Brazil lost that game, and Brazilians were absolutely crushed. People left the stadium in tears, and some of their tears transformed into racist grudges. Recriminations came in quickly, and many focused on the goalkeeper, Barbosa, who was black. Barbosa and two other black players become the scapegoats. Later in life, Barbosa told the story of hearing a woman whispering to a child, “this is the man who made Brazil cry.” It was more than 50 years before the Brazilian team picked another black goalkeeper.
But Barbosa wasn’t the only focus for blame. Everything was scrutinized, including those plain white jerseys the players had worn in the game. Brazilians thought they were cursed and the soccer authorities decided to hold a competition to design a new uniform.
The contest had one key stipulation: the colors of the uniform had to include all the colors of the Brazilian flag (green, blue, yellow, and white). Hundreds of people entered the contest including Aldyr Garcia Schlee, a nineteen year-old illustrator from a small town on the border between Brazil and Uruguay.
Working four colors into just the shirt would be difficult, but Schlee soon realized that he could use the whole uniform to incorporate the colors of the national flag. The result was a uniform of blue shorts, white socks, and a yellow shirt with green trim around the neck and sleeves. This design won and went on to become an iconic symbol of Brazil, full of sun and life.
In 1962, the Brazilians won the World Cup in Chile in Schlee’s uniform. Players like Pele wore the yellow shirt and dazzled the world with their extraordinary skill and beauty. After color T.V. arrived, the world watched Brazil in their shimmering yellow shirts win the 1970 World Cup in Mexico.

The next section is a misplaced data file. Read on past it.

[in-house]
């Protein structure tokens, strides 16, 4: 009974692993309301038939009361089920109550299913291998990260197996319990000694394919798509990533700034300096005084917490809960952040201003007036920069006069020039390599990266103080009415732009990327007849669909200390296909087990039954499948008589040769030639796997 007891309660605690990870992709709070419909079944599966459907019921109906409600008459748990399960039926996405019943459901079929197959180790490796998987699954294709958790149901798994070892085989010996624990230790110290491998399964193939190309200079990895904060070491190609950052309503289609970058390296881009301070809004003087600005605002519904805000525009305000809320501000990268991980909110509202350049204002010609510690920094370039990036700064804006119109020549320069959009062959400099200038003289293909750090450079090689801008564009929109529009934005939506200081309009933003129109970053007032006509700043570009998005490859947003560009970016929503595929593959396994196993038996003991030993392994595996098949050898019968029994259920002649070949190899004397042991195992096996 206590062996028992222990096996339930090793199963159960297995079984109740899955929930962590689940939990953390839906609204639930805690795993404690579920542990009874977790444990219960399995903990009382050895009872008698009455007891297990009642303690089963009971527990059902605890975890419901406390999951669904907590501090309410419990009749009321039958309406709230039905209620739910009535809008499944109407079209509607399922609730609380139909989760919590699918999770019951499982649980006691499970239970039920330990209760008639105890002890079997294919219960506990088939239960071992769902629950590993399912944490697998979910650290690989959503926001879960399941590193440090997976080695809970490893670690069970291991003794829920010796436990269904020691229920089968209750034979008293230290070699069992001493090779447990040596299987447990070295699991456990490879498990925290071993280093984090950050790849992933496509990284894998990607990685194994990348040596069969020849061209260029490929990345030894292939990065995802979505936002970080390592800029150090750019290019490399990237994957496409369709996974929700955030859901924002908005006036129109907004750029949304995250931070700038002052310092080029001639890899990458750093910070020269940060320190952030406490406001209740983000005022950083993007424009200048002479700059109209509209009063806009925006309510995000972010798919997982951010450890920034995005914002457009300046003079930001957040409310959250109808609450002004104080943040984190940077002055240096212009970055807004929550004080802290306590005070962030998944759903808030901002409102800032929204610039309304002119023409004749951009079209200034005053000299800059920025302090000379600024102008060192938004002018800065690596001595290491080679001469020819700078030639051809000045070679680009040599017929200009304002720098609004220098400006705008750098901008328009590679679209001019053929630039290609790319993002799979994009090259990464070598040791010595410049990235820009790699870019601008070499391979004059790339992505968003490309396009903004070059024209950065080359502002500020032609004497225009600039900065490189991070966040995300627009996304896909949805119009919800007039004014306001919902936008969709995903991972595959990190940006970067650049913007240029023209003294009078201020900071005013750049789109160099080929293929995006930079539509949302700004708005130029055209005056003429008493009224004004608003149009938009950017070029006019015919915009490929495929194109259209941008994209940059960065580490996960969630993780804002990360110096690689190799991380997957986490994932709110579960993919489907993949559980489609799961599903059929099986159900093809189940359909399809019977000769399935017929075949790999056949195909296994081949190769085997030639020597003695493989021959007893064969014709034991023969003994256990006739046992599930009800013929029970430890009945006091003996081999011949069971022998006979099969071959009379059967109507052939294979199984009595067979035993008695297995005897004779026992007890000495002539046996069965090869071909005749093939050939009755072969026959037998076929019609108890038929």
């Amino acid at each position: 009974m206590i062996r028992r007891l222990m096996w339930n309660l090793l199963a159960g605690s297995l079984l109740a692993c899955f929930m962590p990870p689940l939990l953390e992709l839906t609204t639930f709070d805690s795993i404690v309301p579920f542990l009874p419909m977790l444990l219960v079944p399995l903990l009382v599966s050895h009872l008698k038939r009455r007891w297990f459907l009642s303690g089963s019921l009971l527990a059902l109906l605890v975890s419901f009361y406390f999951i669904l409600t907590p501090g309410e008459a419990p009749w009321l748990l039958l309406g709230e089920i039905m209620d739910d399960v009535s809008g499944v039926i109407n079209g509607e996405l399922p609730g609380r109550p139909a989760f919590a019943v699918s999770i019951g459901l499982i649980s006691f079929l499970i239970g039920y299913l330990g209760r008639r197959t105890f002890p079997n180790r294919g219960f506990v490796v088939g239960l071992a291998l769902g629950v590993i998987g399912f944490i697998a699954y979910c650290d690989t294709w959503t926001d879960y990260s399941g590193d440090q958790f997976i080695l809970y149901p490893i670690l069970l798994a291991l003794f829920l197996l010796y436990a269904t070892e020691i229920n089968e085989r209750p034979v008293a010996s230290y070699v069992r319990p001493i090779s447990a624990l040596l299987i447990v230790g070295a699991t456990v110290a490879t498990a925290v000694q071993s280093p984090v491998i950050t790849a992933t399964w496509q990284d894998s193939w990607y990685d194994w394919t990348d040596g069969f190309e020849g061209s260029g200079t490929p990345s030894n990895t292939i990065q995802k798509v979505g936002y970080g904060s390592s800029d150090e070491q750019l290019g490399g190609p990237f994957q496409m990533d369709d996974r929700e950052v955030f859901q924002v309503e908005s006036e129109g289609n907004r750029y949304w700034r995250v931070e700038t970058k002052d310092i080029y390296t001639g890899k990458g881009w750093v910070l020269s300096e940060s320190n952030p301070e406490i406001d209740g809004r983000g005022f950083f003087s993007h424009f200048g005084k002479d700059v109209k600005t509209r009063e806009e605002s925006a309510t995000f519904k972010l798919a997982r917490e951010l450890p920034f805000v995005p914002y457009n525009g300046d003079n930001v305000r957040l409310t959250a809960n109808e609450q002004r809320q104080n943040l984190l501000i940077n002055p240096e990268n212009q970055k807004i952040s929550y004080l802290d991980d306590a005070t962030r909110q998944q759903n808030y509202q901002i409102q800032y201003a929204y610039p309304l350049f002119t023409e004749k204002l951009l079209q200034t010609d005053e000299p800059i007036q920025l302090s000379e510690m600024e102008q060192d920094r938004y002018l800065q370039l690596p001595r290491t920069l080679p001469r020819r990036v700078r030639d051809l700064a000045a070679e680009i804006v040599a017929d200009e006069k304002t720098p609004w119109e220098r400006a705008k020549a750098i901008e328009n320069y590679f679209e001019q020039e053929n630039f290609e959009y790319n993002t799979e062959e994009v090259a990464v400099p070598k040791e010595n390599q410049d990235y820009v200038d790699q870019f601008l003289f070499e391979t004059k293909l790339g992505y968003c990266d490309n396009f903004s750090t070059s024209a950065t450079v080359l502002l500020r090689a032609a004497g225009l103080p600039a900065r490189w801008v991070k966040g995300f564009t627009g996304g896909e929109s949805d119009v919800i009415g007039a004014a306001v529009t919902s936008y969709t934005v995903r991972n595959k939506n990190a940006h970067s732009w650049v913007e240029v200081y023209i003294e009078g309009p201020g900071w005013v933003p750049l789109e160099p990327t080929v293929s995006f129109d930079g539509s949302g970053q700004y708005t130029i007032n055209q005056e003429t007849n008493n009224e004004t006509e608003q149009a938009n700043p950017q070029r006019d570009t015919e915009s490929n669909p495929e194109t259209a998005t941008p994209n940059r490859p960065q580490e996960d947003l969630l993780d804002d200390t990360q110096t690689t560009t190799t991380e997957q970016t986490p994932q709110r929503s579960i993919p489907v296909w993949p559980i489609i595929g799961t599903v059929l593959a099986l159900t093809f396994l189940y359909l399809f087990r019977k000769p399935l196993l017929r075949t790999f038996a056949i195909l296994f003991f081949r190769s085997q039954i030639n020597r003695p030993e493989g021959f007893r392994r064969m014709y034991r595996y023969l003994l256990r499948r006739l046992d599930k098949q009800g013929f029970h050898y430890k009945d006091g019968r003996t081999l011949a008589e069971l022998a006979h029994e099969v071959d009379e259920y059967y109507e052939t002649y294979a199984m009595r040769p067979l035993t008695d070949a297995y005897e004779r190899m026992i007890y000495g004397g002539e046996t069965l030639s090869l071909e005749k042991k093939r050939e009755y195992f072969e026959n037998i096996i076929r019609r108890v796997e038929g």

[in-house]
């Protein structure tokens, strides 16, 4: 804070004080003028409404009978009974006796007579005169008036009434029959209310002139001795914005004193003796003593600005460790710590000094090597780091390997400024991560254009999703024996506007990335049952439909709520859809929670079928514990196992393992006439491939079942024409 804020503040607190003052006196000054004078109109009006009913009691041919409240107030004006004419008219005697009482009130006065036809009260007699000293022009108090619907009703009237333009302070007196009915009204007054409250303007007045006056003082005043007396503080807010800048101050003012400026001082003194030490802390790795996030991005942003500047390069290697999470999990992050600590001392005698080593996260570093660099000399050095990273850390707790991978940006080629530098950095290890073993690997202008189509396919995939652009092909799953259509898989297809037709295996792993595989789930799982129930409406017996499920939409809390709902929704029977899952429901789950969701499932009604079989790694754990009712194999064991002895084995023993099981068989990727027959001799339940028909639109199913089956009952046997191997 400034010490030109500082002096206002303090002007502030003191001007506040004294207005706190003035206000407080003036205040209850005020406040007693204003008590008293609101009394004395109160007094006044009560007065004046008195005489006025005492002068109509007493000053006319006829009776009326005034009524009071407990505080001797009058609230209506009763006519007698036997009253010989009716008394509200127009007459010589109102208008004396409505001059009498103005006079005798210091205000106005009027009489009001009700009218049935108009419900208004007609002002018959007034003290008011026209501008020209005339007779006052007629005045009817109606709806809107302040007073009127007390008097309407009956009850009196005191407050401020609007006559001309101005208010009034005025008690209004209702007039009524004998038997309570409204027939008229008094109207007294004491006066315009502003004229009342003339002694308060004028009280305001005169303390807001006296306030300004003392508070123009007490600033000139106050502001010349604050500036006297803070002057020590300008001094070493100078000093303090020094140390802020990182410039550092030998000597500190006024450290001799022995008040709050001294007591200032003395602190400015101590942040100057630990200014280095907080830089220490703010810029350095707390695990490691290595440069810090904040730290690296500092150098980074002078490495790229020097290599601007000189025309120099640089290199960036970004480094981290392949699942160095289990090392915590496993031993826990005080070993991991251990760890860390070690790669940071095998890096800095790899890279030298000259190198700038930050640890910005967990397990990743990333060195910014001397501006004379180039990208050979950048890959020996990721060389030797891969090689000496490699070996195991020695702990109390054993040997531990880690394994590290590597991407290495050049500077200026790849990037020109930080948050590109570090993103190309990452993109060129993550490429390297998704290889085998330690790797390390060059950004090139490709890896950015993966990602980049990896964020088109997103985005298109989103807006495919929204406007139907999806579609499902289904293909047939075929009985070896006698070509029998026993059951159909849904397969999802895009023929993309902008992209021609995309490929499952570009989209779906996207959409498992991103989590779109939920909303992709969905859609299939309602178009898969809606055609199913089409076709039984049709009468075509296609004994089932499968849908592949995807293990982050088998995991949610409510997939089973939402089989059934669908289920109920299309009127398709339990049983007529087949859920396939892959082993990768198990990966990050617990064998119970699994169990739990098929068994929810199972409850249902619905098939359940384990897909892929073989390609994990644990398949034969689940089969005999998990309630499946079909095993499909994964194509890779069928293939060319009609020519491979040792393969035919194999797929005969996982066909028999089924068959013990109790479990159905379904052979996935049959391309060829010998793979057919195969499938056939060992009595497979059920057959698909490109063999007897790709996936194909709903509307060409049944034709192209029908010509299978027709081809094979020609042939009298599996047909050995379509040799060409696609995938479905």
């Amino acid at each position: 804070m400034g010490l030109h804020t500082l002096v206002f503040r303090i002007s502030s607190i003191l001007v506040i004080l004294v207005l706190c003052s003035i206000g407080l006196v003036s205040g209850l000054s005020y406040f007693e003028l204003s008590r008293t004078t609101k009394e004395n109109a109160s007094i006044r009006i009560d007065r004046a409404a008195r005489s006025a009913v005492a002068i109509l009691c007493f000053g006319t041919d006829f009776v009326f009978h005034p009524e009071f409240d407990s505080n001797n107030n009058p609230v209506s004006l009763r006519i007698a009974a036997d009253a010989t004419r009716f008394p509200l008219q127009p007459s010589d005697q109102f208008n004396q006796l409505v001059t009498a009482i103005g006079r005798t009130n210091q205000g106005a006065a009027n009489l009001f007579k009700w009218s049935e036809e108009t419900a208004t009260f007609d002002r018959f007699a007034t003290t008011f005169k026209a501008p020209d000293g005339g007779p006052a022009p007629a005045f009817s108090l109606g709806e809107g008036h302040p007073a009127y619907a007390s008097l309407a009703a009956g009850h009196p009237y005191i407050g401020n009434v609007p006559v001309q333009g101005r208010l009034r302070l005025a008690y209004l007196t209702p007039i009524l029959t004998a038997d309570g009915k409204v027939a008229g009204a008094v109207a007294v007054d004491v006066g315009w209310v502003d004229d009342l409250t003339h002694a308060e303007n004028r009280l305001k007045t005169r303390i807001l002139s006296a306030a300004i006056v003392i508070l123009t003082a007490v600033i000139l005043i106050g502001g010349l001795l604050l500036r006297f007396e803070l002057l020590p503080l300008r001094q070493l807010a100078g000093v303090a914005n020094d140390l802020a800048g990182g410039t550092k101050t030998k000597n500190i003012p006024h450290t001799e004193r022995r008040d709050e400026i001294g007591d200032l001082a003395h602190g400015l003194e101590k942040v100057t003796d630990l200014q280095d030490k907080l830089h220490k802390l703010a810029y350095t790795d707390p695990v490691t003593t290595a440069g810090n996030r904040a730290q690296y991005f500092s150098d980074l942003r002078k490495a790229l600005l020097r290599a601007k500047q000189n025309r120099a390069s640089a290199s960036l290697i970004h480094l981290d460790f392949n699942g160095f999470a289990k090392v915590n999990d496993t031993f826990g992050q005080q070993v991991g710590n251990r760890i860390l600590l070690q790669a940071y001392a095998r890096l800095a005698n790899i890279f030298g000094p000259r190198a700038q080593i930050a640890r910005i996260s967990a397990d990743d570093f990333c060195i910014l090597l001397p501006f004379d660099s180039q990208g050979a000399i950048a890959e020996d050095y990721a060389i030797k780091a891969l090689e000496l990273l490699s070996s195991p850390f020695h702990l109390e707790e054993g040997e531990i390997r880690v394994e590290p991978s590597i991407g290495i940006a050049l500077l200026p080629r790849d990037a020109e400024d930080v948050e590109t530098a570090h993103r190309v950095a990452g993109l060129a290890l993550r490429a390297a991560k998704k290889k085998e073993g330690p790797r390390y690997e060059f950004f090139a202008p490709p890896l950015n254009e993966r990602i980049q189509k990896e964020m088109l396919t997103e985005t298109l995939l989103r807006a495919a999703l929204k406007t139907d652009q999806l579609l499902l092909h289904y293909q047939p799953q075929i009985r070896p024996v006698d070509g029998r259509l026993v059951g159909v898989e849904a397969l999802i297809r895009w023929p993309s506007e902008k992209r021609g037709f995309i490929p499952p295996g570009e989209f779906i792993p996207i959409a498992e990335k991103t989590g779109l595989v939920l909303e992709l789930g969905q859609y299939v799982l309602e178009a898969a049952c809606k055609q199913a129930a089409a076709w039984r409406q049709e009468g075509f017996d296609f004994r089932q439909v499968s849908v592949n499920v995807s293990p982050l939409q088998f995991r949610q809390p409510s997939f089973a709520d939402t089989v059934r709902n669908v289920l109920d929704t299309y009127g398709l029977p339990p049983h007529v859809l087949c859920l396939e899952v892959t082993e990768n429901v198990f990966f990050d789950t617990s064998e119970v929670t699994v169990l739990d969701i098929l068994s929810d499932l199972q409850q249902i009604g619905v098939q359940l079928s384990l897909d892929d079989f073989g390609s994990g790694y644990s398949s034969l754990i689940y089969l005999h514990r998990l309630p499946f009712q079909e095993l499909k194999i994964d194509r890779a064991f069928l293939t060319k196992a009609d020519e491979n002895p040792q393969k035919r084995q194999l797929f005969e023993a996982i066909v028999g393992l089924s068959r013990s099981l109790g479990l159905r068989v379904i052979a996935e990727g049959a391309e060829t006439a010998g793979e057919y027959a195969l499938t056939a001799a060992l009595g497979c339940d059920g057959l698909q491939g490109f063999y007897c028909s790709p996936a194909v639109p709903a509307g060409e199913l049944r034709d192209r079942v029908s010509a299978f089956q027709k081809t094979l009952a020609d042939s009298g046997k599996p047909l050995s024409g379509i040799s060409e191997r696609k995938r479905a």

Aldyr Garcia Schlee had created a national symbol which was as visible and loved as the country’s flag itself.
But reality wasn’t living up to the image of Brazil that Schlee had created. Schlee had gone on to establish an academic career, but in 1964, a brutal U.S. backed military dictatorship took power in a coup. Schlee, among many others, was considered subversive and arrested. He suffered mental and physical torture, and when released lost his teaching job and was banned from leaving the country.
The dictatorship lasted twenty years. But despite the difficulties of living under the watchful eye of the military police, Schlee became a successful writer and academic. In novels, short stories and his academic work, his specialty became life on the border between Brazil and Uruguay.
Schlee was born in Brazil, but less than a mile from the border with Uruguay. Growing up in this border town as well as his experiences under military rule, shaped his feeling about Brazilian nationalism and made him wary of patriotism. Schlee envisioned a better world “without limits or borders.”
Of course, the soccer fan in Schlee can’t help but be proud of the Brazilian team. But Schlee has a secret, or at least something he never shared with those who knew he was the designer of the famous yellow shirt back in the day. Schlee roots for Uruguay.
These days when Brazil plays Uruguay, Schlee, like other soccer fans, suits up in his favorite jersey — but not the yellow one that he designed — a sky-blue one, the color used by Uruguay’s team. Then he crosses the border and finds a quiet bar to watch the game.